The government is facing calls for action amid accusations that farms were sacrificed to rising water in an effort to save homes across flood-hit South Yorkshire and the East Midlands.
Thousands of hectares of productive farmland – including crops and grassland – were engulfed when watercourses breached their banks near Doncaster and Lincoln last weekend, during what many farmers have described as the worst autumn in memory.
In South Yorkshire, heavy flooding in the village of Fishlake left local residents using tractors and boats to get around.
Local farmers blamed lack of dredging as the River Don burst its banks, flooding fields at Kirk Bramwith.
In Lincolnshire, farmers Tim and Katie Olivant spent much of the week pumping water and building a bund on their land after the Barings Eau watercourse breached its banks near Stainfield, about 10 miles east of Lincoln.
“The sound of gushing water on a still evening was quite frightening,” said Mr Olivant.
“A lot of our farmland and neighbouring farmland is now under water – we have been working day and night to keep the water from getting into properties on the farm.”
He added: “If the Environment Agency wants to flood farmland in order to save houses, they need to do so in an organised, controlled way – where compensation can be paid to farmers for the loss of any crops.”
NFU president Minette Batters said adequate funding must be made available to address the challenges and opportunities of UK water management.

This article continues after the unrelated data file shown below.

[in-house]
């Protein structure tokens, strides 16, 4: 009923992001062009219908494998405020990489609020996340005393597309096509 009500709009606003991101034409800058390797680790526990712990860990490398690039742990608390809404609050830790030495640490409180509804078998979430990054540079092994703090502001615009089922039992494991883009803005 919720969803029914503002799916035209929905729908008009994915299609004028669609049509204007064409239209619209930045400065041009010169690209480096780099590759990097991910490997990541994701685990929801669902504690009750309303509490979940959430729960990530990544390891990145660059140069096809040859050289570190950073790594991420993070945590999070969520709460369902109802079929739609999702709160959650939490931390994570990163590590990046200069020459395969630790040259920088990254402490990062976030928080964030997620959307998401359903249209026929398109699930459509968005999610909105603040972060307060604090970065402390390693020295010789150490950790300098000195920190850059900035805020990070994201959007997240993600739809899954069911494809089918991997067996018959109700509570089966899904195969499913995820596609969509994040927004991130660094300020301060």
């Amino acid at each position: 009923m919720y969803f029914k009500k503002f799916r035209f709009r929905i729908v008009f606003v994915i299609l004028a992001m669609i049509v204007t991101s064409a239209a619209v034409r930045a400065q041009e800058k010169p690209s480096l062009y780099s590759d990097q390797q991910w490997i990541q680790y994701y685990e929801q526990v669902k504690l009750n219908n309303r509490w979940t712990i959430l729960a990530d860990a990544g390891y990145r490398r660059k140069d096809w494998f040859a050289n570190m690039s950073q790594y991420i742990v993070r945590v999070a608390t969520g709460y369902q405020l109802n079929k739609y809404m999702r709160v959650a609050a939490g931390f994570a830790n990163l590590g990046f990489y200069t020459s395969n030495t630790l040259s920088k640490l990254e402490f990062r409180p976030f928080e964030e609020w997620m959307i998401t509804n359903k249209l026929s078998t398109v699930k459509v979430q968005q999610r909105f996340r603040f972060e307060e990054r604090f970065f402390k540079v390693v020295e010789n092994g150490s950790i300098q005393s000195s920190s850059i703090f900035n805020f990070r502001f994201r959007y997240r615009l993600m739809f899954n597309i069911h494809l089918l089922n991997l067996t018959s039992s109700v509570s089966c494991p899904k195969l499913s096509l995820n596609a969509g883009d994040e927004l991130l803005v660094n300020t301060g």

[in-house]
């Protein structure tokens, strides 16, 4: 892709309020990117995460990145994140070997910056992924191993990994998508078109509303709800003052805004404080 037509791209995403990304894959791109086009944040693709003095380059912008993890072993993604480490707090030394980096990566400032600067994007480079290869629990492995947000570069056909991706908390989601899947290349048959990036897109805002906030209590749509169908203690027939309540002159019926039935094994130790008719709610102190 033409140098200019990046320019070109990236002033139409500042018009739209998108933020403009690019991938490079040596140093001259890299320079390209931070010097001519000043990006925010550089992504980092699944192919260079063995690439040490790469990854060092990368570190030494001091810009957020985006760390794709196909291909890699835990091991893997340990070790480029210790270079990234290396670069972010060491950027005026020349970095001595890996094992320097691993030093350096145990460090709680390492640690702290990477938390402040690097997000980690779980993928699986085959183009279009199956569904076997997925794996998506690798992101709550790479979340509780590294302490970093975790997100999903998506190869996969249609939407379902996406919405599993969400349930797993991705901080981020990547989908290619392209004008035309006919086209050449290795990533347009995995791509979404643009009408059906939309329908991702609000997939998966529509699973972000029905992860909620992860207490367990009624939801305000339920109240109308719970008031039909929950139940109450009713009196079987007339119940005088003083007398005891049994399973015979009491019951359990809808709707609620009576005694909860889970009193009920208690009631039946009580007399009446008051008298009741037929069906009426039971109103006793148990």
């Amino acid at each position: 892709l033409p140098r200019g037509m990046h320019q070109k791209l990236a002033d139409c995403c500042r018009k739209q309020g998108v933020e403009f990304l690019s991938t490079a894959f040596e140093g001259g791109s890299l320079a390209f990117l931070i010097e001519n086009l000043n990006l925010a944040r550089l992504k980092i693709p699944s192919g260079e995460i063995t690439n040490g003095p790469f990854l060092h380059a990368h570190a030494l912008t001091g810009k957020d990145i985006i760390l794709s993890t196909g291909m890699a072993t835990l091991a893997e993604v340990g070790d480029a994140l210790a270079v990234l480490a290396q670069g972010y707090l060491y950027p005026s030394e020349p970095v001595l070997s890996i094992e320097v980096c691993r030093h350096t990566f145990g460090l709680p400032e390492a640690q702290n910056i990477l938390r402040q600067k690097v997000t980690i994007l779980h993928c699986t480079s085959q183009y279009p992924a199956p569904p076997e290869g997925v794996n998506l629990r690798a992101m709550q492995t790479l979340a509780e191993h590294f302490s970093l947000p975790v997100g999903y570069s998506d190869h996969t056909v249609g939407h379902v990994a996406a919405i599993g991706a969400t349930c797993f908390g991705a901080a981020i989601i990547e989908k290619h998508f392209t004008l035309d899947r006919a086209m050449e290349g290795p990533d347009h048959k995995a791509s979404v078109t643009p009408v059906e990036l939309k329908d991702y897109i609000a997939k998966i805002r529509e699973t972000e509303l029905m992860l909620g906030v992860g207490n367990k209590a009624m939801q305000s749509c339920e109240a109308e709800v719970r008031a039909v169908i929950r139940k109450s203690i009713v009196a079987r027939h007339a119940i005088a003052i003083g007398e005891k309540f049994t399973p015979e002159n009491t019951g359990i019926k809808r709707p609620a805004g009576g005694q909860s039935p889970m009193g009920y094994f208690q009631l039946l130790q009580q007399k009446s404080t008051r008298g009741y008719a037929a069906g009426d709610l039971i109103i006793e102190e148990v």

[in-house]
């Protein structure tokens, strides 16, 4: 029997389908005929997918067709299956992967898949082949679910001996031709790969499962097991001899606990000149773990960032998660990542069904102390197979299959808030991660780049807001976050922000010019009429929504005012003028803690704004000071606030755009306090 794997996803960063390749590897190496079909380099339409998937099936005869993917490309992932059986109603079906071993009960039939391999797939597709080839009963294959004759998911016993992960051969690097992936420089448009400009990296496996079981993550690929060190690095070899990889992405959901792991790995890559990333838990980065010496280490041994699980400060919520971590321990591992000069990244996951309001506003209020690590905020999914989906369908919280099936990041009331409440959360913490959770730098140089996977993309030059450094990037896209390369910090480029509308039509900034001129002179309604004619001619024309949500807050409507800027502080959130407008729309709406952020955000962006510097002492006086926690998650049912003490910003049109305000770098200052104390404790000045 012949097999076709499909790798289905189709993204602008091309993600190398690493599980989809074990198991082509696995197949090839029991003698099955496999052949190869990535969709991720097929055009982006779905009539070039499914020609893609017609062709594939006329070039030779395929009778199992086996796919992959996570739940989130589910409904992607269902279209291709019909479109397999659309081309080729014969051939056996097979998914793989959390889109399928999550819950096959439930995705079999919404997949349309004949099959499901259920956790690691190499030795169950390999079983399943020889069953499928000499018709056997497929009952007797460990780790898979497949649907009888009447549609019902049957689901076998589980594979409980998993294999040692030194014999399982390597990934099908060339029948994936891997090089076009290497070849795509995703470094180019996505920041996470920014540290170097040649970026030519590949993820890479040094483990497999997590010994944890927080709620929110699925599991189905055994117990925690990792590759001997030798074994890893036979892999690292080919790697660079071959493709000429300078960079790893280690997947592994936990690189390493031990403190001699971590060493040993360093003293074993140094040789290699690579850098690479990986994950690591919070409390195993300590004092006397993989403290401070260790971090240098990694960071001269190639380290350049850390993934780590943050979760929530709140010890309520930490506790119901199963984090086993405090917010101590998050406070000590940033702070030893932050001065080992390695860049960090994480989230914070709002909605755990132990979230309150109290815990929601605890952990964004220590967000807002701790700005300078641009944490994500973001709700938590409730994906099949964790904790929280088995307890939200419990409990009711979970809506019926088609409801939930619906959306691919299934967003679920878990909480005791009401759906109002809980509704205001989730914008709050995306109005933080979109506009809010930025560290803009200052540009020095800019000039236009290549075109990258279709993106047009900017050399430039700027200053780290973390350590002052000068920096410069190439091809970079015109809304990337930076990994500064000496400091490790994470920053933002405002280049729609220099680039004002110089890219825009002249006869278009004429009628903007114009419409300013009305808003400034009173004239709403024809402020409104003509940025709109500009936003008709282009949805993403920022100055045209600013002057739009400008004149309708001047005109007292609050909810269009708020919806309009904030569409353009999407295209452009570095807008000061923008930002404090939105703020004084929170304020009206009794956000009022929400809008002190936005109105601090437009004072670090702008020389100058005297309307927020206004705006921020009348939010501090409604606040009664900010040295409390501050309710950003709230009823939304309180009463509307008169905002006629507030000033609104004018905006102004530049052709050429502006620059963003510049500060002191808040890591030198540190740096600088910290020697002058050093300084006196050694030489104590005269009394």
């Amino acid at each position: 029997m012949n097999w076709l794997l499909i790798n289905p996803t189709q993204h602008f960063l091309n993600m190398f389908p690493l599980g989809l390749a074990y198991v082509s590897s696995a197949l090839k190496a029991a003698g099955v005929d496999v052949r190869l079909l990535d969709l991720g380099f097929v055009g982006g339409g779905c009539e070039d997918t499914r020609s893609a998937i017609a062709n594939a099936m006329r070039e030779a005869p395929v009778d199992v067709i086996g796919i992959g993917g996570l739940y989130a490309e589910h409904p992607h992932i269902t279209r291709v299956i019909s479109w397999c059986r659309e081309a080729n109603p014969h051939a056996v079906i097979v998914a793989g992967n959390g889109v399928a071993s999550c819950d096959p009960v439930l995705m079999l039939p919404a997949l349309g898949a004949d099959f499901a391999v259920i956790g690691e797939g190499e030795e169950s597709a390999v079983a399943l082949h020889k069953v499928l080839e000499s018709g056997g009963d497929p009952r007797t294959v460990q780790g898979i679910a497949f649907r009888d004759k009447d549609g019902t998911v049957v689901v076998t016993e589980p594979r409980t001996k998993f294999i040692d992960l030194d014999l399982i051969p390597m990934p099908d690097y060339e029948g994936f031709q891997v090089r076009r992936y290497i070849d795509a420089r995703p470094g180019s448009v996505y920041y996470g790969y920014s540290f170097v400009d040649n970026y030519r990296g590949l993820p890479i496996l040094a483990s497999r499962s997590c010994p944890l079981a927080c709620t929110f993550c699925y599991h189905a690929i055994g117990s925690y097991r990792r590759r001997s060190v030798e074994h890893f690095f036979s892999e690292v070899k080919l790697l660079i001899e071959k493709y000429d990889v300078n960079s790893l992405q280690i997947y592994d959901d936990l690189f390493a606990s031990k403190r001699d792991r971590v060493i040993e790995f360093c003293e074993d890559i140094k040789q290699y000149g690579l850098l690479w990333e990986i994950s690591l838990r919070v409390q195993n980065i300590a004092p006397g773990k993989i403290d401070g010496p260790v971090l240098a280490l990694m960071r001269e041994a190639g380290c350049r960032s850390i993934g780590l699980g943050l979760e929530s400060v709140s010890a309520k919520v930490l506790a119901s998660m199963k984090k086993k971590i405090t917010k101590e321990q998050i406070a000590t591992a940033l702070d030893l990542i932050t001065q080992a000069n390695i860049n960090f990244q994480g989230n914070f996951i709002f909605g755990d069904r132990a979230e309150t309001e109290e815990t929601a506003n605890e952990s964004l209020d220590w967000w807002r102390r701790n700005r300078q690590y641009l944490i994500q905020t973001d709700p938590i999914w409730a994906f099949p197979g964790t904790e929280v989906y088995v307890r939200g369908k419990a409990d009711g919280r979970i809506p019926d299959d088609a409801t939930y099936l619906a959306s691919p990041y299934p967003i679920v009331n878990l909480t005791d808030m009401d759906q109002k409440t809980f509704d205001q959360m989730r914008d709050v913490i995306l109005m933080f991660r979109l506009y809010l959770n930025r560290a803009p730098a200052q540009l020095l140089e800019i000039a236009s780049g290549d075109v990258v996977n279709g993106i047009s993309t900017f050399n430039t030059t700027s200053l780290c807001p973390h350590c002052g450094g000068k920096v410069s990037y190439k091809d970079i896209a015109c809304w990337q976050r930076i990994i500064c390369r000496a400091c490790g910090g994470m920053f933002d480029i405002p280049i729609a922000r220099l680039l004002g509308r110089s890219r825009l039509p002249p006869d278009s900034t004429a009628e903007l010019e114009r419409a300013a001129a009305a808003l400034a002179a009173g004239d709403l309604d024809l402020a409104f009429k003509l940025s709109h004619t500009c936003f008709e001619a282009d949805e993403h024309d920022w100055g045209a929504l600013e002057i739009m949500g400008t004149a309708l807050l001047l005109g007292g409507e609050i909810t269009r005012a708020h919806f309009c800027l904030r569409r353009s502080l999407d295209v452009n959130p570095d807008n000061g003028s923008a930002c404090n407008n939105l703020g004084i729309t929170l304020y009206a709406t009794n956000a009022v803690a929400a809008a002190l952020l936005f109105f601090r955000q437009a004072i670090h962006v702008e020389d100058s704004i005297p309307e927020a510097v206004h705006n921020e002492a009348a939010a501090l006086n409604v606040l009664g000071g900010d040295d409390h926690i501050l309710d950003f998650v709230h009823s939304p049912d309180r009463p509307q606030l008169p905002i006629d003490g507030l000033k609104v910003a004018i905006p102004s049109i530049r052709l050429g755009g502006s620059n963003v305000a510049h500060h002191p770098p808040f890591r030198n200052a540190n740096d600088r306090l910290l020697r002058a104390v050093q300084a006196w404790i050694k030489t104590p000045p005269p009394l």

And she warned: “Farmers providing flood management services should be properly rewarded where they are a cost-efficient solution.”
The next government must take full advantage of measures to maintain the conveyance and capacity of rivers, while at the same time seeking a more active role for some farmland to trap, store and slow water, said Mrs Batters.
The Association of Drainage Authorities, which represents local internal drainage boards, has also called for a longer-term approach to water management.
It says there must be closer co-operation between government agencies and with local communities, including farmers.
The Environment Agency said it recognised that flooding could have a devastating impact – which was why protecting people was its top priority.
Rejecting claims it had left farmers to fend for themselves, the agency insisted it had “reached out” to help those affected.
No homes were flooded as a result of the Lincolnshire breach, it said.
“In fact, around the county, our flood defences, including raised banks and flood storage reservoirs, have protected thousands of homes and businesses.”